What did customers use the Net for?
The crowd split into two factions — the geeks, like me and Gene, who just loved the fact that you could click on a link and go somewhere. The geeks really appreciated progress, like when Java came along. Then there was the other group, who only wanted to know when there was something useful they could do on the Net.
I think the geek community is dying out. Being a geek requires an IQ, you need to read books.
You famously told the Daily Telegraph that all women wanted to do online was chat and date…
Women always wanted to do something useful with the technology and they always wanted to chat and date. Women were saying, ‘There are men out there? With jobs? And they’re single? Cool!” For men, there was always lots of sex on the Net. I was shocked when Yahoo! began listing sex sites. It legitimised it for the first time.
You also started a magazine…
Internet Magazine was around in those days, but it was quite technical. We wanted a magazine to reflect the community side of the Net, and that was pro-free market, entrepreneurial and into music. It lasted for 12 issues.

Why was Cyberia so successful?
I never thought the business would last more than a year. I figured that when people got into the Internet they’d buy their own computers. Five years on, we have eight stores and the number of people coming through the door keeps on growing. People use cybercafes because computers aren’t cheap, they want to pick up email, and we can offer a faster connection to the Net.

What about the launch of the EasyEverything Net cafe in London?
Stelious [founder of EasyJet and of EasyEverything] wanted me to go into business with him, but I didn’t see how our brands could work together. He has a strong brand and likes to have it on everything. He told me that charging [pounds]5 an hour for Net access was too much. We started out at [pounds]3 an hour, but had to increase it to cover costs. I admit that the [pounds]2 an hour price point is good.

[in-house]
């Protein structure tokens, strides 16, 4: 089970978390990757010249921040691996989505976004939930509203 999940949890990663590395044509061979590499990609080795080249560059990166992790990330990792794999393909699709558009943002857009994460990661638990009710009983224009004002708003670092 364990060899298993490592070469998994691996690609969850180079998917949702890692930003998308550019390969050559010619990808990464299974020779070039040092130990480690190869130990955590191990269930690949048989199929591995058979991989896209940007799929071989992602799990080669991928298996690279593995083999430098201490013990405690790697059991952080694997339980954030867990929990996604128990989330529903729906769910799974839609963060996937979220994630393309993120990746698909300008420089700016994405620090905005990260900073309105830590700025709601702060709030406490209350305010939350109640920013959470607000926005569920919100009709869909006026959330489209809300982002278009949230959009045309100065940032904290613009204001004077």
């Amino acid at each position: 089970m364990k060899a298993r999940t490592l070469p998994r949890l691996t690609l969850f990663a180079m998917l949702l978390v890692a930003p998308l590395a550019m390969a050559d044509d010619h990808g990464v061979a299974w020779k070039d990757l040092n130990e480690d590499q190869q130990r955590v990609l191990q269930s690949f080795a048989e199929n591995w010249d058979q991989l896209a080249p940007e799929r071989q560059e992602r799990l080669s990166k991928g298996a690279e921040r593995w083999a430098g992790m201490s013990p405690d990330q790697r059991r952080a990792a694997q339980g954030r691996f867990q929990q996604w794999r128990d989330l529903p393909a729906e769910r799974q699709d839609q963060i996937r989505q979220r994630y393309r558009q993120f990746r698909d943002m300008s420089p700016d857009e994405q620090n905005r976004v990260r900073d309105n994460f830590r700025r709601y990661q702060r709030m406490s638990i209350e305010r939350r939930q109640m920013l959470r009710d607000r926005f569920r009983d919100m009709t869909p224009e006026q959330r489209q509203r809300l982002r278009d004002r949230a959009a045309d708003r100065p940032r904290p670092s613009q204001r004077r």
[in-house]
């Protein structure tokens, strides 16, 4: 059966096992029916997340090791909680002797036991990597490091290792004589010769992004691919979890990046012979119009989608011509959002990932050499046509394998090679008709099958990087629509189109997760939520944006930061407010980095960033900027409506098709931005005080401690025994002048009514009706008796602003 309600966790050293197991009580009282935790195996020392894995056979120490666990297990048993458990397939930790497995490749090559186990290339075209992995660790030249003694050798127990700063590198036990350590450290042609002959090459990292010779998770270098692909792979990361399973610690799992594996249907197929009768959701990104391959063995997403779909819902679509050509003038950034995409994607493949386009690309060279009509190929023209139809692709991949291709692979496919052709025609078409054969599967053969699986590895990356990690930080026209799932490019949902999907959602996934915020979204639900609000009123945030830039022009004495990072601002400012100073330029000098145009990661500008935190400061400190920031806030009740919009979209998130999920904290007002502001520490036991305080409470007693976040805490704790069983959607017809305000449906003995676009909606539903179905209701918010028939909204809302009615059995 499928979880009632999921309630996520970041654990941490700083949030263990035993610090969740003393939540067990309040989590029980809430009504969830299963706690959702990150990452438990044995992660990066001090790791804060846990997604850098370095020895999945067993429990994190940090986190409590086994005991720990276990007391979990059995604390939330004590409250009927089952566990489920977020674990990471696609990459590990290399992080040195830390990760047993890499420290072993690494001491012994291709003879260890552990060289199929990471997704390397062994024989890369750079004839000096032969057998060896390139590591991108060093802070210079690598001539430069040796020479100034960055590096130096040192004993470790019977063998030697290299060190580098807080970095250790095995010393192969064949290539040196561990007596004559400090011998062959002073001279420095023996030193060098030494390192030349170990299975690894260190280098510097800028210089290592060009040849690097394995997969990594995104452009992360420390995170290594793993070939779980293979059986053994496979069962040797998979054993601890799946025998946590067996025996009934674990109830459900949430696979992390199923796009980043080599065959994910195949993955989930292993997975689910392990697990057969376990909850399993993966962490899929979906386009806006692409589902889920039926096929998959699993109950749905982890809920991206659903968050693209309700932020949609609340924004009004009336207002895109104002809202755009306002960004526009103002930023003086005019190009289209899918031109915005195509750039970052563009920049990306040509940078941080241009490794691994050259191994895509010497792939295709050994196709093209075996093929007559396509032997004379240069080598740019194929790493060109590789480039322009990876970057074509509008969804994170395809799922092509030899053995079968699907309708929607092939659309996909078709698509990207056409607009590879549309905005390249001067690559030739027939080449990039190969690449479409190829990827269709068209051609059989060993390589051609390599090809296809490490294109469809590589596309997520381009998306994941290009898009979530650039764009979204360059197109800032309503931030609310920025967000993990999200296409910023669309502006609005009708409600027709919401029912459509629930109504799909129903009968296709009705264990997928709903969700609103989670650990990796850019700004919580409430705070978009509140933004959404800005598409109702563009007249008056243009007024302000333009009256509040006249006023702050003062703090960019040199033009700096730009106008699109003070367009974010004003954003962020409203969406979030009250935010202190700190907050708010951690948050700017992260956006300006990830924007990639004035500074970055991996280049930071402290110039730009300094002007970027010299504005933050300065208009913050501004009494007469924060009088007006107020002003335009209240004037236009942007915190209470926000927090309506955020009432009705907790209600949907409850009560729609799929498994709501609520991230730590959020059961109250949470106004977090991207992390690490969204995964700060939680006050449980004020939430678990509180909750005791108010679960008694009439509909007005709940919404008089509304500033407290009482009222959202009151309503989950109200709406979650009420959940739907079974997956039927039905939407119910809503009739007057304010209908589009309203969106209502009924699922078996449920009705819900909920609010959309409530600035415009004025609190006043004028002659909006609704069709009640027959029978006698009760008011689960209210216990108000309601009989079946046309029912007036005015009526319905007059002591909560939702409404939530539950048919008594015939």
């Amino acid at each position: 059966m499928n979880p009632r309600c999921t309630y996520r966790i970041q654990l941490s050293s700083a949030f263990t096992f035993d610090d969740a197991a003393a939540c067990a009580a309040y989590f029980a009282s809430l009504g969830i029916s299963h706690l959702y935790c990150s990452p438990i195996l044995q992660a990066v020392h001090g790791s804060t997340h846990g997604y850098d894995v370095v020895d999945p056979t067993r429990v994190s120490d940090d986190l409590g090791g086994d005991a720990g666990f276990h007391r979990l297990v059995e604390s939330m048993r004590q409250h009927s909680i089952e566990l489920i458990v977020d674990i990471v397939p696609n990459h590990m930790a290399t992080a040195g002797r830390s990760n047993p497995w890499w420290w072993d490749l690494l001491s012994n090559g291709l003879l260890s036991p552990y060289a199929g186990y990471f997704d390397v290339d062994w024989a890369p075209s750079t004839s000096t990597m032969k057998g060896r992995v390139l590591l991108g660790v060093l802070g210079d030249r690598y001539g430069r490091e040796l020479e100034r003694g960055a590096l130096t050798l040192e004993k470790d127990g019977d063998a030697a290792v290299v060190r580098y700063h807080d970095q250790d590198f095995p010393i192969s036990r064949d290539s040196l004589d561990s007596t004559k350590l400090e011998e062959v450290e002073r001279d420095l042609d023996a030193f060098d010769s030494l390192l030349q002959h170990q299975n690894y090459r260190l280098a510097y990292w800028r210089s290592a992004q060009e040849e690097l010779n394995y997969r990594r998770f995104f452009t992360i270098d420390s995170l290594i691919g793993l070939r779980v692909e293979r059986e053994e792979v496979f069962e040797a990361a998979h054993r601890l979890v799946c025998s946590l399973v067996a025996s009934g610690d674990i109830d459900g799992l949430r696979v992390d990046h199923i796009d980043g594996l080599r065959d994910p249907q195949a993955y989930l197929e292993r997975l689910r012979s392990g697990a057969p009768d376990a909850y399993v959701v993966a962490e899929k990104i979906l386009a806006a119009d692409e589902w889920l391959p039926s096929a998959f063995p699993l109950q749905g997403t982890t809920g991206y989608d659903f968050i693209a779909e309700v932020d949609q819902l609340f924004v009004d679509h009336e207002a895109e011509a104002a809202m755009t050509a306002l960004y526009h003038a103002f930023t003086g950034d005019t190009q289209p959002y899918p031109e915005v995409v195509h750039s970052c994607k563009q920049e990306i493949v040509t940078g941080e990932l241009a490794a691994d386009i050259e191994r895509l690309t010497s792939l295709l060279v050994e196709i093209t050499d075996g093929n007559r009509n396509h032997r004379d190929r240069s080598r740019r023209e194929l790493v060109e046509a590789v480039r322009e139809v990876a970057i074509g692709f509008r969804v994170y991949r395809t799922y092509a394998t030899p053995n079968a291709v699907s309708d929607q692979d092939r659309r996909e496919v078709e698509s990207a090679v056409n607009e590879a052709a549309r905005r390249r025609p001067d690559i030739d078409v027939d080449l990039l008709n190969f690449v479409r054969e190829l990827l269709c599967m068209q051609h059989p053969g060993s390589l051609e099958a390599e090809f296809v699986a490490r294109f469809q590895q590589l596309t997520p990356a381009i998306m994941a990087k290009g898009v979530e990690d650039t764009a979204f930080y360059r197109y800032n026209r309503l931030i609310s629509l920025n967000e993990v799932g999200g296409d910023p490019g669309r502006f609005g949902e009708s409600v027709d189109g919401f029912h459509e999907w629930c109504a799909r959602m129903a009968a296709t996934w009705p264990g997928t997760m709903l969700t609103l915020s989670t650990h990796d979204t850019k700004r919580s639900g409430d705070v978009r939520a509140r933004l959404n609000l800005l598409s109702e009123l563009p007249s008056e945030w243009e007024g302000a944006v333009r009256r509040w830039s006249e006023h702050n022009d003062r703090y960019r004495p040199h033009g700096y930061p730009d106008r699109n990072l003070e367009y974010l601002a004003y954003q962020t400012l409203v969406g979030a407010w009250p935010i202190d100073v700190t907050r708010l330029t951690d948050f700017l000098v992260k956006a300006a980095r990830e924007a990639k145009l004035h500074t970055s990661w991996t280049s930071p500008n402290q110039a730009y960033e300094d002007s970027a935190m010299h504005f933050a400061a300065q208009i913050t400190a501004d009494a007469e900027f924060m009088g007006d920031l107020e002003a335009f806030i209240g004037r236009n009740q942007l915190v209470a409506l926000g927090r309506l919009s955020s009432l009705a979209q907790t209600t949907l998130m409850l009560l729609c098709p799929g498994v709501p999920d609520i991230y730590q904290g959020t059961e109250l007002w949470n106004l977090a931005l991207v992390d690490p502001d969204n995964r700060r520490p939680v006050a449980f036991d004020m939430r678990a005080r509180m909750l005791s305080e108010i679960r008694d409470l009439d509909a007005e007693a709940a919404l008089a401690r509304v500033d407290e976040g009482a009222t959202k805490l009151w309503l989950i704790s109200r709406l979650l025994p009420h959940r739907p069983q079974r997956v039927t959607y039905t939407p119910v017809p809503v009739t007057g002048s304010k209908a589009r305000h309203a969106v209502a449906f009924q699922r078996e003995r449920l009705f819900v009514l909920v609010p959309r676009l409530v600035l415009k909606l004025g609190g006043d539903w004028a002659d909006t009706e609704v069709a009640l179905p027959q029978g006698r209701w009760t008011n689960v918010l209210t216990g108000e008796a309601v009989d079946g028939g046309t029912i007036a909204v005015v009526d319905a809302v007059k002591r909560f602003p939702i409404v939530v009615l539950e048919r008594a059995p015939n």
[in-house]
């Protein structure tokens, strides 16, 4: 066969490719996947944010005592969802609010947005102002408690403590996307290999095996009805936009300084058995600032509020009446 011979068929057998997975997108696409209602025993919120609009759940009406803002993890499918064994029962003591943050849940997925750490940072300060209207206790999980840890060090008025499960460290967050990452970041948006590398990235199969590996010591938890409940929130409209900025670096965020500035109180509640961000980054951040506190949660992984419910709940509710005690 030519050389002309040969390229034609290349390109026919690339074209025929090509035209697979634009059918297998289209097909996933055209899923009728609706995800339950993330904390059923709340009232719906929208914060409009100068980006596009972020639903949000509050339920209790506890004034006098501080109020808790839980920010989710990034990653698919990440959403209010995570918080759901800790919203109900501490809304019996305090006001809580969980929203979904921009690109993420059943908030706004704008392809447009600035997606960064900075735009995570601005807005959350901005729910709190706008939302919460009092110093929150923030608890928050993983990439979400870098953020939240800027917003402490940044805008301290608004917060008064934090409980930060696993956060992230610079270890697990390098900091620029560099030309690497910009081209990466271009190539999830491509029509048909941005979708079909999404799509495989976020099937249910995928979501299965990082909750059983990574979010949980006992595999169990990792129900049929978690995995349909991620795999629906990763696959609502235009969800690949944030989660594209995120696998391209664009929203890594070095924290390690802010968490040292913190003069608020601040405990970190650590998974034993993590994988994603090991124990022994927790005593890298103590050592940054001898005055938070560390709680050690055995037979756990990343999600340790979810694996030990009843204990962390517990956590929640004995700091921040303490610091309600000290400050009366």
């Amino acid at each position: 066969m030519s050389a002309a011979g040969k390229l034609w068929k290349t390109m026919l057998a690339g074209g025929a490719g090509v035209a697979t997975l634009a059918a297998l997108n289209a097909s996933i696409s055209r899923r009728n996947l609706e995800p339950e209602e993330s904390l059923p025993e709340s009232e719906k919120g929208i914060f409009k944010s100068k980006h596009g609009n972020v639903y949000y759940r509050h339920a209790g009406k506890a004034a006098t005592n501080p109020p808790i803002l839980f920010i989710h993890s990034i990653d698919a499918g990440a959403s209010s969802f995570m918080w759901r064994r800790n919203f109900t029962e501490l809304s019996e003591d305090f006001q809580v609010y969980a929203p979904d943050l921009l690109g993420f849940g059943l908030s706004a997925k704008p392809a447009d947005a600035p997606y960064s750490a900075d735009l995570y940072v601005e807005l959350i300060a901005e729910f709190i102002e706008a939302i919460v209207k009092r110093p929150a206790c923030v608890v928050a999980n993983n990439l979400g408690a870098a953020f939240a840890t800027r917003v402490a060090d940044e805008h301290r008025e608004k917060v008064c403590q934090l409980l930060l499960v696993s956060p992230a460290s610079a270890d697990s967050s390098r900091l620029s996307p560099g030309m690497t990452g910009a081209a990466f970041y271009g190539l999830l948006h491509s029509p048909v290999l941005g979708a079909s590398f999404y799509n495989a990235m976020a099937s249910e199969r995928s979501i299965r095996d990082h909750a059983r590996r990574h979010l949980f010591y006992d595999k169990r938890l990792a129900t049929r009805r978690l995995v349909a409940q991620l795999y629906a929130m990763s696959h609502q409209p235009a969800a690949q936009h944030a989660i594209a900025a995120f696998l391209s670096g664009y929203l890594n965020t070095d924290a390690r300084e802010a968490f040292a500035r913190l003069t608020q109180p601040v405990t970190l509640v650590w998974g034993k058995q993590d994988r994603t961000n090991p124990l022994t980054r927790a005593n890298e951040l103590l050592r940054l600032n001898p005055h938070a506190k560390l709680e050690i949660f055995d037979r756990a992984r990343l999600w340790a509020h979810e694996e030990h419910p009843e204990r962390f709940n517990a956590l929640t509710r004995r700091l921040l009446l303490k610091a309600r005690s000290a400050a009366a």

Is it easy to set up a cybercafe?
You can get long leases, so you can start it on around [pounds] 60,000 to [pounds]80,000, which is a cheaper than most types of business. But maintaining the lines and the PCs can be expensive.

How important is food and drink?
When I first came to London, there weren’t really any cafe that sold coffee, and I hated pubs. Gene was brought up in Paris, so she knew what a good cafe was. We were leading a revolution in coffee and Internet access.

Would you use one of the new Internet kiosks?
I’d have to be desperate to want to use one. I like to sit down when I’m writing email. They’re probably good for something, but I’m not sure what.

Did your degree help you?
Absolutely. I studied cognitive psychology, specialising in interactive design, at Birbeck College. It was one of the first degrees that focused on design for non-computer literate users.

What makes a good e-commerce site?
I wish I knew! People want to find things fast. At Zoom we have something called Fashion Bot, which lets you find bargains quickly. But it puts pressure on pricing, and in the clothing business you can’t really sell on that.

What do you think of the standard of Web site design?
There aren’t many people who know what they’re doing on the design front. Most e-commerce sites look the same. You have to be sensitive to what the customer says. With Zoom, we’re still at a template stage, but that won’t last long. We’re learning from our demographics.

What’s going to be more important for e-commerce — connection speed or flat-fee local calls?
ADSL is the Holy Grail for us. With goods like ours, we want to give customers detail and give it to them fast.

What’s the future — interactive TV or the Internet on mobile phones?
I can see a useful convergence between PCs and mobile phones. I’m not convinced by interactive TV services because people don’t seem to want to them. I can’t get my head around BSkyB at all. Open [the interactive TV service on satellite] is proprietary, and based on the ‘walled-garden’ theory – it’s a nightmare! They’re also competing against Bill Gates, and I’m not going to get involved with any company that does that.

Curriculum Vitae

Born 1964
Studied for a degree in cognitive psychology at Birbeck College, University of London. Majored in interactive design.
Opened Cyberia, the UK’s first Internet care, in September 1994. Based in London’s Whitfield Street, she co-founded it with Gene McPherson (formally Gene Teare).
Leaves in February 1997 to join Arcadia.
Zoom.co.uk goes live in June 1999

She is also a visiting lecturer in hypermedia at Westminster University. Her work on the Internet has won her awards from The Sunday Times and British Telecom. She also writes a weekly column for The Independent Network IT supplement.


Internet Magazine 44
1 November 1999
Author: Steve Hill

Comments are closed.